Our backpacking experts have tested over 50 of the best backpacking sleeping pads over the last decade. This 2021 update features 17 of the market's best, pitted against each other in a side-by-side comparison to find the best products for your needs. We don't just order them at retail prices, but our experts actually test them in the field. Over at least three months, we use them while guiding, hiking, and exploring while on bikes, boats, and self-propelled missions. These pads have been tested around the world. Whether you seek the warmest or most packable option out there, we've got you covered.Related: Best Sleeping Pad For Women
Best Backpacking Sleeping Pad of 2021
|Price||$219.95 at Amazon||$149.95 at Backcountry|
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|$199.95 at Backcountry||$129.95 at Backcountry|
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|$149.00 at Backcountry|
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|Pros||Superior warmth, small packed size, light||Lightweight, warm for the weight, packs small, comfortable, versatile||Comfortable, dual air chambers are redundant, quiet, warm, stable, and supportive||Lightweight, good for three season use, packs small, comfortable||Warm, durable, wide, quality construction|
|Cons||Narrow, expensive||Expensive, edges not as stable as other pad designs||Heavy, expensive||Lightweight material isn't very durable||Heavy|
|Bottom Line||With a warmth to weight ratio that is off the charts, this is one of our favorite pads of all time||A comfortable, lightweight, and versatile sleeping pad that has withstood the test of time||Ideal for folks who think sleeping pads cannot provide mega comfort; prove them wrong||Ready for all adventures, this versatile model doesn't disappoint||A true all around sleeping pad that offers exceptional four season comfort, thoughtful design, and durable build|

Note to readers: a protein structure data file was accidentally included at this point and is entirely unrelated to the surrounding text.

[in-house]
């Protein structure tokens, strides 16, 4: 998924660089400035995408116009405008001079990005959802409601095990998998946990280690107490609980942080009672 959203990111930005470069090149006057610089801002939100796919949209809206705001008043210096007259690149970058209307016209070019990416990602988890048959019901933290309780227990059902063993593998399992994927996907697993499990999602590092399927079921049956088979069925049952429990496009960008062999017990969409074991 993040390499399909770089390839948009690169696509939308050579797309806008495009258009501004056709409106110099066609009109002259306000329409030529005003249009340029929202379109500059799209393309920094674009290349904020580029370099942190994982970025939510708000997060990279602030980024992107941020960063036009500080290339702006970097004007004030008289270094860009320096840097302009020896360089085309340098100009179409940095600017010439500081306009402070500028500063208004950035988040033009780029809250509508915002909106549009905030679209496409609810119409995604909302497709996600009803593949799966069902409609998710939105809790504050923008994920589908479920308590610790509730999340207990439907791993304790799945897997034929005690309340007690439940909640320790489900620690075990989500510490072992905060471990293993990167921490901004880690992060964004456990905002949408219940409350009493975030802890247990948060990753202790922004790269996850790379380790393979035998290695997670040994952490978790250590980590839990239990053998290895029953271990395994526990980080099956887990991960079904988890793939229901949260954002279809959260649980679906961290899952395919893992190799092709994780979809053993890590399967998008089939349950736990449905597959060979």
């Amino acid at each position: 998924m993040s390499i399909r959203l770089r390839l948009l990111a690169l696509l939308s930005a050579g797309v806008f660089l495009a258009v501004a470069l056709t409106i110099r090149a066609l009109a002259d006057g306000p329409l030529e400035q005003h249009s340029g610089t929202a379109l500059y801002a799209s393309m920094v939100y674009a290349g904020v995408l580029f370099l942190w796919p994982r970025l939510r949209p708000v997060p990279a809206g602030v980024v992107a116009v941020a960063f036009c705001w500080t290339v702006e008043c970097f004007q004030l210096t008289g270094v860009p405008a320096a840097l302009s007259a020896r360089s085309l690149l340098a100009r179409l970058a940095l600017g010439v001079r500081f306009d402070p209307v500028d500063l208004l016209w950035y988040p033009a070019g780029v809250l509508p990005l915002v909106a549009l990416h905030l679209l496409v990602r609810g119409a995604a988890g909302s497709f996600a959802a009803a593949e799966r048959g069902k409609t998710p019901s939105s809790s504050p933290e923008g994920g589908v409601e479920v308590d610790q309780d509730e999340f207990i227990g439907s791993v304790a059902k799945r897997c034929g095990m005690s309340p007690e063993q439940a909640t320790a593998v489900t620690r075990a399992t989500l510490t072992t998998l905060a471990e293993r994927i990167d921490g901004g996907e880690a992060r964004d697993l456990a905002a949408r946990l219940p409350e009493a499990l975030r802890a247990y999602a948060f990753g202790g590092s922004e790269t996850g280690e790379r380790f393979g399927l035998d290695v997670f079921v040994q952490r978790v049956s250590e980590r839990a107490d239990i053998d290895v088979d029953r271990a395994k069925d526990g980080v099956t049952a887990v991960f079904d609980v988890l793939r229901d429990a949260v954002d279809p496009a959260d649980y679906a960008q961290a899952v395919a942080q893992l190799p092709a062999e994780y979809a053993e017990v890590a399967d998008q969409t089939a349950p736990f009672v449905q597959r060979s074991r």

|Rating Categories||Therm-a-Rest NeoAir Xtherm||Therm-a-Rest NeoAir XLite||Comfort Plus Insulated||Q-Core SLX Insulated||Exped Synmat XP 9|
|Weight And Packed Size (30%)|
|Ease Of Inflation (10%)|
|Specs||Therm-a-Rest...||Therm-a-Rest...||Comfort Plus...||Q-Core SLX Insulated||Exped Synmat XP 9|
|Weight||18.2 oz||16 oz||25.5 oz||22.2 oz||38.5 oz|
|Thickness||2.5 in||2.5 in||2.5 in||3.25 in||4.5 in|
|Claimed R Value||6.9||4.2||5||3.5||6|
|Length||72 in||72 in||72 in||72 in||72 in|
|Packed Volume (L)||1.8 L||1.8 L||3.1 L||1.5 L||5.4 L|
|Width||20 in||20 in||21.5 in||20 in||20.5 in|
|Breaths to Inflate||15-20||15-20||25-30||15-20||N/a|
|Type||Air Construction/Baffled Insulation||Air Construction/Baffled Insulation||Air Construction/Synthetic Insulation||Air Construction/Synthetic Insulation||Air Construction/Synthetic Insulation|
Best Overall Sleeping Pad
Therm-a-Rest NeoAir Xtherm
The Therm-a-Rest NeoAir XTherm is an absolute beast that balances remarkable warmth (6.9 R-value) with a packable and lightweight design. No other pad on the market offers this amount of warmth and comfort while maintaining versatile features. With a new and greatly improved valve system, we didn't have any hesitation in giving the XTherm our highest honors.
Yes, the Xtherm is indeed our favorite pad, but that doesn't mean some of the more wallet-friendly options won't get the job done in a similar fashion. If you're put off by the narrow profile of the XTherm, check out the wider Therm-a-Rest NeoAir XTherm Max for a bit more wiggle room.
Read review: Therm-a-Rest NeoAir XTherm
Best Bang for the Buck
Klymit Static V2
There are many inexpensive sleeping pads on the market. However, the Klymit Static V2 is one we highly recommend. It's light, comfortable, and packs down small. Surprisingly, the Static V2 is much wider than most pads we tested, making the low weight and price that much more impressive.